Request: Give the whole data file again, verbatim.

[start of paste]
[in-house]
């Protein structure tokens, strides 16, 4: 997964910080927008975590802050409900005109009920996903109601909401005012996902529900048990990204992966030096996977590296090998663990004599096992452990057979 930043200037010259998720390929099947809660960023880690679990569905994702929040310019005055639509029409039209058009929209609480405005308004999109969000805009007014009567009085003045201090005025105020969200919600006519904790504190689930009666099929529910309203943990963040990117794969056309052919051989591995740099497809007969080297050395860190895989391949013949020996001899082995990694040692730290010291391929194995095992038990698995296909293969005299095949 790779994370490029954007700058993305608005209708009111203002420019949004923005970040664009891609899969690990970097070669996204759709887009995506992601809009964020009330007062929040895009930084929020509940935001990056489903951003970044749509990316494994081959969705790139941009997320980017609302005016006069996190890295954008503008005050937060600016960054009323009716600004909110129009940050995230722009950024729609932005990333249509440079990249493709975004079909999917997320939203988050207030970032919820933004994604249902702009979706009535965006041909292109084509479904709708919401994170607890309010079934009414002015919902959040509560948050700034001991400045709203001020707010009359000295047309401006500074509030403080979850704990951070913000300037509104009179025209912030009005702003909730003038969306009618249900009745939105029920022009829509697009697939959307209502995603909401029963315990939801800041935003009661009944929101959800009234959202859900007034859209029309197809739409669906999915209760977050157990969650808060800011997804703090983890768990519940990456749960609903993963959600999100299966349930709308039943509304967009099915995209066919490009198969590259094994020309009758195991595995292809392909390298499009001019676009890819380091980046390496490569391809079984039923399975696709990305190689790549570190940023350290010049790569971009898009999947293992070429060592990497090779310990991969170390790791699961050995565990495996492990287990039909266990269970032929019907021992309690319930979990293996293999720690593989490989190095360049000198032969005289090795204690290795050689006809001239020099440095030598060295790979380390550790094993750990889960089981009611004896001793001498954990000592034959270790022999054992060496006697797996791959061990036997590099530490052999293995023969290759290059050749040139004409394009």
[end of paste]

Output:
[in-house]
């Protein structure tokens, strides 16, 4: 997964910080927008975590802050409900005109009920996903109601909401005012996902529900048990990204992966030096996977590296090998663990004599096992452990057979 930043200037010259998720390929099947809660960023880690679990569905994702929040310019005055639509029409039209058009929209609480405005308004999109969000805009007014009567009085003045201090005025105020969200919600006519904790504190689930009666099929529910309203943990963040990117794969056309052919051989591995740099497809007969080297050395860190895989391949013949020996001899082995990694040692730290010291391929194995095992038990698995296909293969005299095949 790779994370490029954007700058993305608005209708009111203002420019949004923005970040664009891609899969690990970097070669996204759709887009995506992601809009964020009330007062929040895009930084929020509940935001990056489903951003970044749509990316494994081959969705790139941009997320980017609302005016006069996190890295954008503008005050937060600016960054009323009716600004909110129009940050995230722009950024729609932005990333249509440079990249493709975004079909999917997320939203988050207030970032919820933004994604249902702009979706009535965006041909292109084509479904709708919401994170607890309010079934009414002015919902959040509560948050700034001991400045709203001020707010009359000295047309401006500074509030403080979850704990951070913000300037509104009179025209912030009005702003909730003038969306009618249900009745939105029920022009829509697009697939959307209502995603909401029963315990939801800041935003009661009944929101959800009234959202859900007034859209029309197809739409669906999915209760977050157990969650808060800011997804703090983890768990519940990456749960609903993963959600999100299966349930709308039943509304967009099915995209066919490009198969590259094994020309009758195991595995292809392909390298499009001019676009890819380091980046390496490569391809079984039923399975696709990305190689790549570190940023350290010049790569971009898009999947293992070429060592990497090779310990991969170390790791699961050995565990495996492990287990039909266990269970032929019907021992309690319930979990293996293999720690593989490989190095360049000198032969005289090795204690290795050689006809001239020099440095030598060295790979380390550790094993750990889960089981009611004896001793001498954990000592034959270790022999054992060496006697797996791959061990036997590099530490052999293995023969290759290059050749040139004409394009």